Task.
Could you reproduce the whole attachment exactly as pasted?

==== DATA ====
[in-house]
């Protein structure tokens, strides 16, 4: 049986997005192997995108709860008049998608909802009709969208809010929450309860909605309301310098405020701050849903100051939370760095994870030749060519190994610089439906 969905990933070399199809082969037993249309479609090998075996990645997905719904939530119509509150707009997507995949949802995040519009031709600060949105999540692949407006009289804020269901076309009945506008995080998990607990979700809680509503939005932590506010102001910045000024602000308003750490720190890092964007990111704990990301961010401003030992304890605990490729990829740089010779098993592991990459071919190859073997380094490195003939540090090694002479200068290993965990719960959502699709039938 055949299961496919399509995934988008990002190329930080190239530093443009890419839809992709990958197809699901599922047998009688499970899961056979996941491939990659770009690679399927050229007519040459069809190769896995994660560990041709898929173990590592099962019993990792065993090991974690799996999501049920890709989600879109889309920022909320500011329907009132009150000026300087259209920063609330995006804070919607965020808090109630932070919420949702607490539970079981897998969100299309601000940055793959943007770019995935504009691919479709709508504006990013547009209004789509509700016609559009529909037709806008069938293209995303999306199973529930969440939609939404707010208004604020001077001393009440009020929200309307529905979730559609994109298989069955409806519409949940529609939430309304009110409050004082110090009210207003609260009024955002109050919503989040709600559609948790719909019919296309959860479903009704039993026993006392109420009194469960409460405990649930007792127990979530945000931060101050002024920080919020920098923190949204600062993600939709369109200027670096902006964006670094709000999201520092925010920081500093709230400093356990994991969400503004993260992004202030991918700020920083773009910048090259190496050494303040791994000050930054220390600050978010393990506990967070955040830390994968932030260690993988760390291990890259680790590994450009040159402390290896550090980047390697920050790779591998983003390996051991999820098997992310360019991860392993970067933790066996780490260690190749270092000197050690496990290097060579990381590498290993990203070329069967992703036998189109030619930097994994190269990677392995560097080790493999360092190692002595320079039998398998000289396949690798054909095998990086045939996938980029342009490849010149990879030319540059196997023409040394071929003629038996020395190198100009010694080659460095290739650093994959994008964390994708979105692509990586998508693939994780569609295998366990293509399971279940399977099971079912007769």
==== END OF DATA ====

[in-house]
């Protein structure tokens, strides 16, 4: 049986997005192997995108709860008049998608909802009709969208809010929450309860909605309301310098405020701050849903100051939370760095994870030749060519190994610089439906 969905990933070399199809082969037993249309479609090998075996990645997905719904939530119509509150707009997507995949949802995040519009031709600060949105999540692949407006009289804020269901076309009945506008995080998990607990979700809680509503939005932590506010102001910045000024602000308003750490720190890092964007990111704990990301961010401003030992304890605990490729990829740089010779098993592991990459071919190859073997380094490195003939540090090694002479200068290993965990719960959502699709039938 055949299961496919399509995934988008990002190329930080190239530093443009890419839809992709990958197809699901599922047998009688499970899961056979996941491939990659770009690679399927050229007519040459069809190769896995994660560990041709898929173990590592099962019993990792065993090991974690799996999501049920890709989600879109889309920022909320500011329907009132009150000026300087259209920063609330995006804070919607965020808090109630932070919420949702607490539970079981897998969100299309601000940055793959943007770019995935504009691919479709709508504006990013547009209004789509509700016609559009529909037709806008069938293209995303999306199973529930969440939609939404707010208004604020001077001393009440009020929200309307529905979730559609994109298989069955409806519409949940529609939430309304009110409050004082110090009210207003609260009024955002109050919503989040709600559609948790719909019919296309959860479903009704039993026993006392109420009194469960409460405990649930007792127990979530945000931060101050002024920080919020920098923190949204600062993600939709369109200027670096902006964006670094709000999201520092925010920081500093709230400093356990994991969400503004993260992004202030991918700020920083773009910048090259190496050494303040791994000050930054220390600050978010393990506990967070955040830390994968932030260690993988760390291990890259680790590994450009040159402390290896550090980047390697920050790779591998983003390996051991999820098997992310360019991860392993970067933790066996780490260690190749270092000197050690496990290097060579990381590498290993990203070329069967992703036998189109030619930097994994190269990677392995560097080790493999360092190692002595320079039998398998000289396949690798054909095998990086045939996938980029342009490849010149990879030319540059196997023409040394071929003629038996020395190198100009010694080659460095290739650093994959994008964390994708979105692509990586998508693939994780569609295998366990293509399971279940399977099971079912007769």